I saw this little item on a regional news website (first four paragraphs):
Chinese teacher has culture shock at Elberta school
ELBERTA, Ala. (AP) – A small school in south Baldwin County has become the only one in Alabama and the first Catholic elementary school in the country to be chosen for a guest teacher program designed to teach students Chinese.
The program at St. Benedict Catholic School brings in a guest Chinese teacher and is co-sponsored by the College Board and Hanban, China’s Office of Chinese Language Council International.
St. Benedict, which has 158 students in pre-kindergarten through eight grade, decided to add Chinese to its foreign language curriculum, augmenting a Spanish program that launched a few years ago.
The article goes on to describe the culture shock felt by the Chinese teacher, a Shanghai native.
While I feel for this fellow, who is indubitably confused as all hell, I have to appreciate the humor of this situation. There is nothing in this world that will fully prepare a Shanghai native for life in any village, town, or city in the United States. By the same token, there is nothing in this world that will fully prepare an American for life in most parts of Asia.
I wonder what, if any, sort of training the Chinese teacher had before he left for small town USA. I wonder what sort of training, if any, the school had in hosting a visiting Chinese teacher. Probably none.
What’s the problem, you may ask? What exactly are the differences between Chinese and American culture?
Start with this idea:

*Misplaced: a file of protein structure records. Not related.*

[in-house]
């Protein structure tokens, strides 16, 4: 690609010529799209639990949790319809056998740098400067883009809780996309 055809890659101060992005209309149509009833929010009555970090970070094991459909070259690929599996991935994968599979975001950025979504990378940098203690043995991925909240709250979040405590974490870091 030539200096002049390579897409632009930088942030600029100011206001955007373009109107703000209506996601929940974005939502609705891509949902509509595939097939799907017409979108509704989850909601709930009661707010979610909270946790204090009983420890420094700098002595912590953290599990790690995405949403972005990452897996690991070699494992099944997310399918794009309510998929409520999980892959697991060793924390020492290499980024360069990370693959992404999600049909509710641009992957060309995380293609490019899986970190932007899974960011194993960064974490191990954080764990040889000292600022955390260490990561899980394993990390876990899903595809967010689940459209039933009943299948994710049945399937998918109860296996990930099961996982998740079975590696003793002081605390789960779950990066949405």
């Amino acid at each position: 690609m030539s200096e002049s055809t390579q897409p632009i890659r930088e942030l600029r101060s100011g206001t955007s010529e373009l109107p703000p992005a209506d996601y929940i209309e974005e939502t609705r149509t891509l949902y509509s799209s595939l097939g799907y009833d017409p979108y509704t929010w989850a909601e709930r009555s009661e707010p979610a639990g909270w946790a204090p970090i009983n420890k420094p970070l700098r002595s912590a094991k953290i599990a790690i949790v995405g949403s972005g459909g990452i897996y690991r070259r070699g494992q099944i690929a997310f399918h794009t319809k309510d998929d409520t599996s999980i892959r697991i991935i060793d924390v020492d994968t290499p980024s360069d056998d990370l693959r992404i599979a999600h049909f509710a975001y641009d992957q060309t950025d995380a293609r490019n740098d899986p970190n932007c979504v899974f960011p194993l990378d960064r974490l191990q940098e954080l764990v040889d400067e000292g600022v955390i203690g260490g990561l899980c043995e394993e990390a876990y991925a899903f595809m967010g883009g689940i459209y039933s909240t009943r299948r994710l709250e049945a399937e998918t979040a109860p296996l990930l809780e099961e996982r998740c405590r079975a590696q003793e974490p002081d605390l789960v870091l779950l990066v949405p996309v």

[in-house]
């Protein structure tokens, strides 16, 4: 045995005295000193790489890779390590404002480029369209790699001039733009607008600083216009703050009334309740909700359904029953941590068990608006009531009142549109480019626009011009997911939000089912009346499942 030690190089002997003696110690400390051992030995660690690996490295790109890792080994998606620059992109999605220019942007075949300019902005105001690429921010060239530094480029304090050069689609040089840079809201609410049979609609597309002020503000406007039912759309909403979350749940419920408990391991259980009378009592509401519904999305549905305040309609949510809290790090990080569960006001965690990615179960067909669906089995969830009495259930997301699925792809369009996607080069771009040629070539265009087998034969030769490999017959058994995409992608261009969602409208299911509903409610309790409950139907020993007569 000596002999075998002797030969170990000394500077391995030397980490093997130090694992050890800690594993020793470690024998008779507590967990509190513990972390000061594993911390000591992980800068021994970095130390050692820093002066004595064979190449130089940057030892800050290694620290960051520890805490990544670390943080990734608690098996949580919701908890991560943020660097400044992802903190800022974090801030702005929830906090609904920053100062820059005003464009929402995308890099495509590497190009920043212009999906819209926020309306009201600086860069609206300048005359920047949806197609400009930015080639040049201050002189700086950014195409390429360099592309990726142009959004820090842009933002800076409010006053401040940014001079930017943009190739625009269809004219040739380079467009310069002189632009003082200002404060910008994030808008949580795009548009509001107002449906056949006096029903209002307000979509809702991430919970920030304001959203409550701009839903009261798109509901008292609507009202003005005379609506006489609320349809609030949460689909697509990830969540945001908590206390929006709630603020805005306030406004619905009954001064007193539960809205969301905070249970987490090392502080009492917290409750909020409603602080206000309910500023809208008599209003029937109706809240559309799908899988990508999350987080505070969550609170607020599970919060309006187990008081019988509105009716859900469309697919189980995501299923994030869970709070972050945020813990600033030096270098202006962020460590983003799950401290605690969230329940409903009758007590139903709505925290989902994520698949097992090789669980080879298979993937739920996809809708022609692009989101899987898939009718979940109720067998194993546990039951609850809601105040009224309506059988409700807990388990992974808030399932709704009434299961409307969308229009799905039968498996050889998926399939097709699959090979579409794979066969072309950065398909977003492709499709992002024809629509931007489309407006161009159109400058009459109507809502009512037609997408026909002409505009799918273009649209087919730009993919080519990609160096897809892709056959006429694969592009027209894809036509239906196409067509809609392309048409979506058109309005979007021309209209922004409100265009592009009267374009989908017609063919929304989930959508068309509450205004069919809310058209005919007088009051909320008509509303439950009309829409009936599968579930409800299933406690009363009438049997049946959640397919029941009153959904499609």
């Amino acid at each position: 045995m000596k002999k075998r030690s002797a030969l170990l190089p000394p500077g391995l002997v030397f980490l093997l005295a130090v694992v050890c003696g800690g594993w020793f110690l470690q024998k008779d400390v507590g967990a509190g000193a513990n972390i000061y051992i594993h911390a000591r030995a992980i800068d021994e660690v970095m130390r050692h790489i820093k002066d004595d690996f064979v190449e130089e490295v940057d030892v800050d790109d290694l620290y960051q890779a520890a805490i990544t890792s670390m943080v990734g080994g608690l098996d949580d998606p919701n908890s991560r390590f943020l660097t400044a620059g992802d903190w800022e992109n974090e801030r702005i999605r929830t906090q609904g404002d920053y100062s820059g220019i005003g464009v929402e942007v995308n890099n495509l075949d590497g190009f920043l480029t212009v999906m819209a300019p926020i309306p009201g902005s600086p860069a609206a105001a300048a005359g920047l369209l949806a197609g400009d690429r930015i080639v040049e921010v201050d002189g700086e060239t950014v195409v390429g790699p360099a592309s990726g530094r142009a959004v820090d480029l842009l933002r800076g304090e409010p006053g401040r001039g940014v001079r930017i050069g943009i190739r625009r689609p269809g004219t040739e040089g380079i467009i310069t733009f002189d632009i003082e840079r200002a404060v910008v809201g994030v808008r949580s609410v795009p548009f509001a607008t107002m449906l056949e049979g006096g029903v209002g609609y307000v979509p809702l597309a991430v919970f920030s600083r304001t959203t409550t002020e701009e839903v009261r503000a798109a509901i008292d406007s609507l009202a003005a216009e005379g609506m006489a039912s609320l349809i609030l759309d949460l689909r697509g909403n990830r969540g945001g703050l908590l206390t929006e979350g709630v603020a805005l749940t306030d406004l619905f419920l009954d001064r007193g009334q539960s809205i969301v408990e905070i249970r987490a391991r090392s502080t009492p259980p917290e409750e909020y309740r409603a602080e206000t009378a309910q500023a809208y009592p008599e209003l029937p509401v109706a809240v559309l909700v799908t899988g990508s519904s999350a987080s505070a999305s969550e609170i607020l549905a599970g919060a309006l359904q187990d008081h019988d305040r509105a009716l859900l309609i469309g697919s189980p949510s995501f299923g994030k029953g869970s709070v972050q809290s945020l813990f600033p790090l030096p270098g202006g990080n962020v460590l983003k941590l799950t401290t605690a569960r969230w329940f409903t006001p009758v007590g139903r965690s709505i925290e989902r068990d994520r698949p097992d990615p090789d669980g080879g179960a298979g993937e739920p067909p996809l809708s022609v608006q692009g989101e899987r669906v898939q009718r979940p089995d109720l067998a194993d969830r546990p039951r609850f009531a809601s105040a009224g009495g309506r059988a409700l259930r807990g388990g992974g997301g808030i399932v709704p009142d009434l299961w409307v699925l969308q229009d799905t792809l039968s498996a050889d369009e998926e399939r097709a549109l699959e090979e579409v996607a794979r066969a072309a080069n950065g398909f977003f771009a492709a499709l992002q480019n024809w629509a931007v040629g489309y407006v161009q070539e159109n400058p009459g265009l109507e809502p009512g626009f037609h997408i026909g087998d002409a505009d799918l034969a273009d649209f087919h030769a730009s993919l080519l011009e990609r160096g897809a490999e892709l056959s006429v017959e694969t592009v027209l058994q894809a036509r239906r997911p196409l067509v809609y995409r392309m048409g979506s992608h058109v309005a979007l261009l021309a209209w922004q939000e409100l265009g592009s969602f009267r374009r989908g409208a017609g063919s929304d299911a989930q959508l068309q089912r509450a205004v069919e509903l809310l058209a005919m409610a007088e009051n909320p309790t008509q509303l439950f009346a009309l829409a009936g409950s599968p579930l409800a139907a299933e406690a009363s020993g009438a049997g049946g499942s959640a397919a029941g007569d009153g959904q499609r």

EVERYTHING IS DIFFERENT!
Nothing is the same. Food, style of dress, communication styles, value systems, religious beliefs, political environments…the list of differences is endless. Which is why, of course, I live in greater China. Still, even those of us who have sense of the differentness between the cultures of East and West are sometimes frustrated by the cultural differences we encounter.
My advice to both the teacher and the school: Patience, openness, and tolerance. Judgment and an overweening focus on cultural differences will make you miserable. Teacher Wang, think of your colleagues and students and their strange behavior as “ke ai (loveable),” and parents, teachers, and students at St. Benedict Catholic School, give Mr. Wang the gift of acceptance. Let him eat his fried fish and rice, drink his green tea, wear his slippers in the faculty lounge if he chooses to.
In closing, I quote the Principal of the school:
“We felt like children who have Chinese language are going to be able to write their own ticket when they get to college,” Principal Kendall McKee said.
I know that reporters typically aren’t able to communicate all of the thought and planning that precedes a decision to implement a Chinese language program in a school, but statements such as these concern me a bit.
Why? Because you’ve got to learn a language like Mandarin in the proper cultural context. You can’t just learn some vocabulary, tones, and sentence structure and expect to have any idea what is going on. Chinese is nothing like Spanish. Or French. Or German. There are huge cultural gaps here, and from a linguistic perspective, it would be easier for a native English speaker to learn all three of the aforementioned languages than it will be to master Mandarin.
Is there a program in place to bring the students to China, or to make some effort to bring China to the students? What sorts of cultural activities are built into the language program? Does the principal himself know anything about Chinese culture? Does the Chinese teacher know how to communicate his own culture to the kids? I hope there’s more going on here than just a Chinese teacher spending a year teaching kids the difference between the tones and the first few hundred words in Mandarin. Otherwise, this project has the potential to turn out to be an exercise in waste and frustration for all involved.
I wish both sides well. I hope the news station reports on progress made on both sides in six months or so.